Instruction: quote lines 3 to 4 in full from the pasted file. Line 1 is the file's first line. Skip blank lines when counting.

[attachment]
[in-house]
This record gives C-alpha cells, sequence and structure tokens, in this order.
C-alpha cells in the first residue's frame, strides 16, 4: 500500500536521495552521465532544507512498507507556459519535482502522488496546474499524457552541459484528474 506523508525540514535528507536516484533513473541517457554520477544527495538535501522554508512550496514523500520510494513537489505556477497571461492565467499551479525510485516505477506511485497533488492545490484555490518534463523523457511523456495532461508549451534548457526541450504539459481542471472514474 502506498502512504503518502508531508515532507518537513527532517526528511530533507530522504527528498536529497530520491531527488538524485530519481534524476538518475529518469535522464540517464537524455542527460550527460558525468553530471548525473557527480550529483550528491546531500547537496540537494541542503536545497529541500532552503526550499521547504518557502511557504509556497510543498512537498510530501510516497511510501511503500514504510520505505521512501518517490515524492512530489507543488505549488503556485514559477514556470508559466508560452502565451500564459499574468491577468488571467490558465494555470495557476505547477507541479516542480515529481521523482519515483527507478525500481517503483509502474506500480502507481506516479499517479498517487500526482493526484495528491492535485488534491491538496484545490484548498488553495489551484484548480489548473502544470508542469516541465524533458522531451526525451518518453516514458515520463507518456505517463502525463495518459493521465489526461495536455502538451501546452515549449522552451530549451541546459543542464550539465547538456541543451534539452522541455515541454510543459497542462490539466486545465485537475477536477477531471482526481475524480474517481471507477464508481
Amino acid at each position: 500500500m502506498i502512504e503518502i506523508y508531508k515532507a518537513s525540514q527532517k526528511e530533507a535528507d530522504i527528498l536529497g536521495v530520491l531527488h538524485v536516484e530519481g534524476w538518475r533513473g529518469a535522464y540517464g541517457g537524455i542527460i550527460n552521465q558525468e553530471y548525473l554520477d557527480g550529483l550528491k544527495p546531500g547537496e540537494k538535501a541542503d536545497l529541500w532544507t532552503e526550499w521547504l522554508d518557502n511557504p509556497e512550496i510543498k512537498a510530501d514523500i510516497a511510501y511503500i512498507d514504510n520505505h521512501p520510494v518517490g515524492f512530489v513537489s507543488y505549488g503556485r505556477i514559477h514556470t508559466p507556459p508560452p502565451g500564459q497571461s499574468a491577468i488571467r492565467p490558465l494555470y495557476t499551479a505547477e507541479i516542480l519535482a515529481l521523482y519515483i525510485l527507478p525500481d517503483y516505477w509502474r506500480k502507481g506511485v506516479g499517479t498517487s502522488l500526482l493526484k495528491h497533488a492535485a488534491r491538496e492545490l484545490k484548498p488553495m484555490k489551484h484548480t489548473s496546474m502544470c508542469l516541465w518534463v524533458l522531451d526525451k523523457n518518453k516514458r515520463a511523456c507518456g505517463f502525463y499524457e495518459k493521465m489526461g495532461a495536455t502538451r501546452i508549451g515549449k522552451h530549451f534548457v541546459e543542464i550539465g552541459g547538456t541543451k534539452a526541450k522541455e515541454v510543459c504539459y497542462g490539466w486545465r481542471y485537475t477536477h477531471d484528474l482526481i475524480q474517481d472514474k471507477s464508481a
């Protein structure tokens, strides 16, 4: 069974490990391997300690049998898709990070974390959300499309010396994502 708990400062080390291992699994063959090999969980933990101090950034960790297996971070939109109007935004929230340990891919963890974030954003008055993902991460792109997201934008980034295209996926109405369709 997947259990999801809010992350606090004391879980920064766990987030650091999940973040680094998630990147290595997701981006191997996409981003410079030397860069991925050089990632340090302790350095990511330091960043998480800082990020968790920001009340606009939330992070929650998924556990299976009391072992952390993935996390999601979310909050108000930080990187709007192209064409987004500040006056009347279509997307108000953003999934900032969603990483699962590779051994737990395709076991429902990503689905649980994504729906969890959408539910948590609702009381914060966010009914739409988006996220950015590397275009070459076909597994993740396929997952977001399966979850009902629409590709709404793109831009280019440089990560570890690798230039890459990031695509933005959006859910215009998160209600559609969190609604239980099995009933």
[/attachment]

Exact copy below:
C-alpha cells in the first residue's frame, strides 16, 4: 500500500536521495552521465532544507512498507507556459519535482502522488496546474499524457552541459484528474 506523508525540514535528507536516484533513473541517457554520477544527495538535501522554508512550496514523500520510494513537489505556477497571461492565467499551479525510485516505477506511485497533488492545490484555490518534463523523457511523456495532461508549451534548457526541450504539459481542471472514474 502506498502512504503518502508531508515532507518537513527532517526528511530533507530522504527528498536529497530520491531527488538524485530519481534524476538518475529518469535522464540517464537524455542527460550527460558525468553530471548525473557527480550529483550528491546531500547537496540537494541542503536545497529541500532552503526550499521547504518557502511557504509556497510543498512537498510530501510516497511510501511503500514504510520505505521512501518517490515524492512530489507543488505549488503556485514559477514556470508559466508560452502565451500564459499574468491577468488571467490558465494555470495557476505547477507541479516542480515529481521523482519515483527507478525500481517503483509502474506500480502507481506516479499517479498517487500526482493526484495528491492535485488534491491538496484545490484548498488553495489551484484548480489548473502544470508542469516541465524533458522531451526525451518518453516514458515520463507518456505517463502525463495518459493521465489526461495536455502538451501546452515549449522552451530549451541546459543542464550539465547538456541543451534539452522541455515541454510543459497542462490539466486545465485537475477536477477531471482526481475524480474517481471507477464508481
Amino acid at each position: 500500500m502506498i502512504e503518502i506523508y508531508k515532507a518537513s525540514q527532517k526528511e530533507a535528507d530522504i527528498l536529497g536521495v530520491l531527488h538524485v536516484e530519481g534524476w538518475r533513473g529518469a535522464y540517464g541517457g537524455i542527460i550527460n552521465q558525468e553530471y548525473l554520477d557527480g550529483l550528491k544527495p546531500g547537496e540537494k538535501a541542503d536545497l529541500w532544507t532552503e526550499w521547504l522554508d518557502n511557504p509556497e512550496i510543498k512537498a510530501d514523500i510516497a511510501y511503500i512498507d514504510n520505505h521512501p520510494v518517490g515524492f512530489v513537489s507543488y505549488g503556485r505556477i514559477h514556470t508559466p507556459p508560452p502565451g500564459q497571461s499574468a491577468i488571467r492565467p490558465l494555470y495557476t499551479a505547477e507541479i516542480l519535482a515529481l521523482y519515483i525510485l527507478p525500481d517503483y516505477w509502474r506500480k502507481g506511485v506516479g499517479t498517487s502522488l500526482l493526484k495528491h497533488a492535485a488534491r491538496e492545490l484545490k484548498p488553495m484555490k489551484h484548480t489548473s496546474m502544470c508542469l516541465w518534463v524533458l522531451d526525451k523523457n518518453k516514458r515520463a511523456c507518456g505517463f502525463y499524457e495518459k493521465m489526461g495532461a495536455t502538451r501546452i508549451g515549449k522552451h530549451f534548457v541546459e543542464i550539465g552541459g547538456t541543451k534539452a526541450k522541455e515541454v510543459c504539459y497542462g490539466w486545465r481542471y485537475t477536477h477531471d484528474l482526481i475524480q474517481d472514474k471507477s464508481a